New York : A research team in the US has created a software that can quickly identify the information in cancer reports that would not only save time and work-hours but also reveal overlooked avenues in cancer research.
Much of the cancer-related data is drawn from electronic, text-based clinical reports that must be manually curated — a time-intensive process — before it can be used in research.
“The manual model is not scalable and we need to develop new tools that can automate the information-extraction process and truly modernise cancer surveillance in the US,” said Georgia Tourassi, director of the Health Data Sciences Institute at the US Department of Energy’s (DOE) Oak Ridge National Laboratory (ORNL).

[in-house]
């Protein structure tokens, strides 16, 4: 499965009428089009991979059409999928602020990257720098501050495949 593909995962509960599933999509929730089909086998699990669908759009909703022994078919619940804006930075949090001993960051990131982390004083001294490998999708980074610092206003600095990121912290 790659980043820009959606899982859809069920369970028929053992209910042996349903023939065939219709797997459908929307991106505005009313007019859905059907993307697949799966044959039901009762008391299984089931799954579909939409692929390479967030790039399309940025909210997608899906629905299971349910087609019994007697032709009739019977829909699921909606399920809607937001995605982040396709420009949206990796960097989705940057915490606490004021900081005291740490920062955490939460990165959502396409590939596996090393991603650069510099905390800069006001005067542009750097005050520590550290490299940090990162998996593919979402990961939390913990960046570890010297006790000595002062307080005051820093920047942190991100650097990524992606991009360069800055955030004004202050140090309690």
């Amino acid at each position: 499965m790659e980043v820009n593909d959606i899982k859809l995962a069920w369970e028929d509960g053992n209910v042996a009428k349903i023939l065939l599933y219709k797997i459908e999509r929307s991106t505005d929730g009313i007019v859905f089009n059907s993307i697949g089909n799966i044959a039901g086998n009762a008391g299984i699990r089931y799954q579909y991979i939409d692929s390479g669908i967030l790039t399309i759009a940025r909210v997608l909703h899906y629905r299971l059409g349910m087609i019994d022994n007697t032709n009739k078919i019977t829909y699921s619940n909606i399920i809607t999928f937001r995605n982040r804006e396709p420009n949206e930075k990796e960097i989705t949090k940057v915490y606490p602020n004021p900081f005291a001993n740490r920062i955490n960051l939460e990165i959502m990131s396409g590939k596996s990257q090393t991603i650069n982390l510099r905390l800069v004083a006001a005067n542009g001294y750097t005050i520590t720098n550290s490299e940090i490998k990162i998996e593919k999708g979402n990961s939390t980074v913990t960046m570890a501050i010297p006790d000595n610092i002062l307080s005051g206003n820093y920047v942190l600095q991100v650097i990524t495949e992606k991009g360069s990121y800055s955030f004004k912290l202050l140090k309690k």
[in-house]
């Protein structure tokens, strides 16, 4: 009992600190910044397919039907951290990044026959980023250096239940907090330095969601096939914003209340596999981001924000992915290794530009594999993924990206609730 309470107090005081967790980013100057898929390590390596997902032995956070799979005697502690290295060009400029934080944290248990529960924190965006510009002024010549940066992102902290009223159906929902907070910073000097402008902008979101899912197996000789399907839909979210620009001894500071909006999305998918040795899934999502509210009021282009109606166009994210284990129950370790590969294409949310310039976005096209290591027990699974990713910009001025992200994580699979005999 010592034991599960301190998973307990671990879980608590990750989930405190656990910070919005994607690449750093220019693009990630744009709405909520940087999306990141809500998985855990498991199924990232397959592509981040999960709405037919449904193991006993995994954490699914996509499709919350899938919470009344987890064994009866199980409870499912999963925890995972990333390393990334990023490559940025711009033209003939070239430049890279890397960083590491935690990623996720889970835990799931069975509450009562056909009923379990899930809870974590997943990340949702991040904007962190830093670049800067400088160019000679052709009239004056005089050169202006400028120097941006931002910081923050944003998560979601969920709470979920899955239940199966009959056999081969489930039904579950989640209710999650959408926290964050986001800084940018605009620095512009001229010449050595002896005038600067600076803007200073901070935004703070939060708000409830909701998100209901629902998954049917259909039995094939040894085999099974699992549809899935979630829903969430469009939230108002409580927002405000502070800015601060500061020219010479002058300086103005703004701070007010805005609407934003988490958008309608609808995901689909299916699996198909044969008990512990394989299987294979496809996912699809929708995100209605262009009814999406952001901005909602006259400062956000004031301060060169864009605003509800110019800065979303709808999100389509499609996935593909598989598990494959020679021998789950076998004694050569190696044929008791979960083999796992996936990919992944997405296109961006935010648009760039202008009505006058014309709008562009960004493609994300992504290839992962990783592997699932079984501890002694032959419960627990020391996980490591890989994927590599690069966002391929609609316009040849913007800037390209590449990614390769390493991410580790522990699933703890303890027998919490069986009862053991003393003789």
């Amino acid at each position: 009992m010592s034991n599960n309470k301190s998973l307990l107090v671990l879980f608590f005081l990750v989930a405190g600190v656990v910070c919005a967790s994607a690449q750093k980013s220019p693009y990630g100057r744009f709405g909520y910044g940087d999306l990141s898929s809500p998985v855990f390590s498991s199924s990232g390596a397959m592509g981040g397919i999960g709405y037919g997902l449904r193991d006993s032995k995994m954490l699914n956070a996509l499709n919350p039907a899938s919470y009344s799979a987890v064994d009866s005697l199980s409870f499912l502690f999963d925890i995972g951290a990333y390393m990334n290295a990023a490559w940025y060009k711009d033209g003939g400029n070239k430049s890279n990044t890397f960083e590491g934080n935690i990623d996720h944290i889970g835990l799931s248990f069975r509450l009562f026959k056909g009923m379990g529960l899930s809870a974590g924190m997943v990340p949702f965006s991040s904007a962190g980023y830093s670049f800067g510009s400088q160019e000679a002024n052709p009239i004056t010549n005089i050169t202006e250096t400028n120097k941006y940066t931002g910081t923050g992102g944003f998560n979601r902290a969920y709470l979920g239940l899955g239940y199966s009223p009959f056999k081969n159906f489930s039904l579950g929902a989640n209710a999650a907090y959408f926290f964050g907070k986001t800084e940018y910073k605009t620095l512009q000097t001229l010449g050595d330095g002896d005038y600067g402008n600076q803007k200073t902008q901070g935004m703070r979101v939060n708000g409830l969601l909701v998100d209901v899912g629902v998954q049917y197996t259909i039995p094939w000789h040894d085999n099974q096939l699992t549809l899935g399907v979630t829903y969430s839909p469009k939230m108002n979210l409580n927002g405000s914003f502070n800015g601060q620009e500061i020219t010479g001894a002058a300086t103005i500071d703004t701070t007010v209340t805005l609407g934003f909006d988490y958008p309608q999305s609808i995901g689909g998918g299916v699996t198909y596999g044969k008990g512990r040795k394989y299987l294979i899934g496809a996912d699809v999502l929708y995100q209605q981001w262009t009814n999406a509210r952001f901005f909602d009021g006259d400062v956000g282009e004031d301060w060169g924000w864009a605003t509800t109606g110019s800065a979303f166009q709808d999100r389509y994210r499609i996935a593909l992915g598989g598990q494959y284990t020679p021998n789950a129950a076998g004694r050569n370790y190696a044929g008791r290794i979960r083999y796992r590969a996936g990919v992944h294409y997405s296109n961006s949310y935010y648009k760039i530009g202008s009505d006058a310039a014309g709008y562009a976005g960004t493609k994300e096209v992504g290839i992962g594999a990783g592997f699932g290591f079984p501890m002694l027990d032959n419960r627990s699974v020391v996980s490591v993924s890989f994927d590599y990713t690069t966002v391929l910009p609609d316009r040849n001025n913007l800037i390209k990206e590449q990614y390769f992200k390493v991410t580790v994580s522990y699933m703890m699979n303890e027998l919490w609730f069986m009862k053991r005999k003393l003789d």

After experimenting with conventional natural-language-processing software, the team found an answer via deep learning — a machine-learning technique that employs algorithms, big data and the computing power of GPUs (Graphics Processing Unit) to emulate human learning and intelligence.
“Our work shows deep learning’s potential for creating resources that can capture the effectiveness of cancer treatments and diagnostic procedures and give the cancer community a greater understanding of how they perform in real life,” Tourassi added.
GPUs, such as those in Titan, can accelerate this training process by quickly executing many deep-learning calculations simultaneously.